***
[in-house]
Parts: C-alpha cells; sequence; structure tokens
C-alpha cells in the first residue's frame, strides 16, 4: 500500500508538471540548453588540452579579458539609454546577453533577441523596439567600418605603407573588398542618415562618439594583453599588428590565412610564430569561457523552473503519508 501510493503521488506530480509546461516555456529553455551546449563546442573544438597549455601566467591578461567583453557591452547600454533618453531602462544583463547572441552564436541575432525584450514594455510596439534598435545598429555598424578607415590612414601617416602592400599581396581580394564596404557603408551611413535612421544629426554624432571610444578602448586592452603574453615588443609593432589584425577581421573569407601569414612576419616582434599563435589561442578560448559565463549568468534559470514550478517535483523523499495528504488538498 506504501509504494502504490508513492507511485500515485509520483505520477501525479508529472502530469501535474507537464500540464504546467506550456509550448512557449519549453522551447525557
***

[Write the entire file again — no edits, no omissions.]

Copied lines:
[in-house]
Parts: C-alpha cells; sequence; structure tokens
C-alpha cells in the first residue's frame, strides 16, 4: 500500500508538471540548453588540452579579458539609454546577453533577441523596439567600418605603407573588398542618415562618439594583453599588428590565412610564430569561457523552473503519508 501510493503521488506530480509546461516555456529553455551546449563546442573544438597549455601566467591578461567583453557591452547600454533618453531602462544583463547572441552564436541575432525584450514594455510596439534598435545598429555598424578607415590612414601617416602592400599581396581580394564596404557603408551611413535612421544629426554624432571610444578602448586592452603574453615588443609593432589584425577581421573569407601569414612576419616582434599563435589561442578560448559565463549568468534559470514550478517535483523523499495528504488538498 506504501509504494502504490508513492507511485500515485509520483505520477501525479508529472502530469501535474507537464500540464504546467506550456509550448512557449519549453522551447525557